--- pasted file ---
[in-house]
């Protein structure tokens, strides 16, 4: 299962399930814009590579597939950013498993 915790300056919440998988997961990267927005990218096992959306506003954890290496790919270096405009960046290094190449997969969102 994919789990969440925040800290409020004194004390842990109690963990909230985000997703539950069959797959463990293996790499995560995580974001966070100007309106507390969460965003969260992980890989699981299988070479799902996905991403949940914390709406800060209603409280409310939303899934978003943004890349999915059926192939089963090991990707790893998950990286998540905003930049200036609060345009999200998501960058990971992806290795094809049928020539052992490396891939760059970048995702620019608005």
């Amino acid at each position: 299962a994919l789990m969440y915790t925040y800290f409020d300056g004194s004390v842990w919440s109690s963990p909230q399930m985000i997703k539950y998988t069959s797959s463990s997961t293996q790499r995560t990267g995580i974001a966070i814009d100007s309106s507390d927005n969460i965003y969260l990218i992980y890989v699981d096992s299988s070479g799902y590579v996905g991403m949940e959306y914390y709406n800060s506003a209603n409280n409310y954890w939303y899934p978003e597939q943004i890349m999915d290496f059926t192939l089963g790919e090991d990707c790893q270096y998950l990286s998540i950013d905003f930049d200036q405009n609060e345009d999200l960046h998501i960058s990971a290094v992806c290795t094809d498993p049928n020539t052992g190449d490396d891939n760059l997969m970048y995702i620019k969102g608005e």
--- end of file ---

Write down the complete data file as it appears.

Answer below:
[in-house]
């Protein structure tokens, strides 16, 4: 299962399930814009590579597939950013498993 915790300056919440998988997961990267927005990218096992959306506003954890290496790919270096405009960046290094190449997969969102 994919789990969440925040800290409020004194004390842990109690963990909230985000997703539950069959797959463990293996790499995560995580974001966070100007309106507390969460965003969260992980890989699981299988070479799902996905991403949940914390709406800060209603409280409310939303899934978003943004890349999915059926192939089963090991990707790893998950990286998540905003930049200036609060345009999200998501960058990971992806290795094809049928020539052992490396891939760059970048995702620019608005």
């Amino acid at each position: 299962a994919l789990m969440y915790t925040y800290f409020d300056g004194s004390v842990w919440s109690s963990p909230q399930m985000i997703k539950y998988t069959s797959s463990s997961t293996q790499r995560t990267g995580i974001a966070i814009d100007s309106s507390d927005n969460i965003y969260l990218i992980y890989v699981d096992s299988s070479g799902y590579v996905g991403m949940e959306y914390y709406n800060s506003a209603n409280n409310y954890w939303y899934p978003e597939q943004i890349m999915d290496f059926t192939l089963g790919e090991d990707c790893q270096y998950l990286s998540i950013d905003f930049d200036q405009n609060e345009d999200l960046h998501i960058s990971a290094v992806c290795t094809d498993p049928n020539t052992g190449d490396d891939n760059l997969m970048y995702i620019k969102g608005e």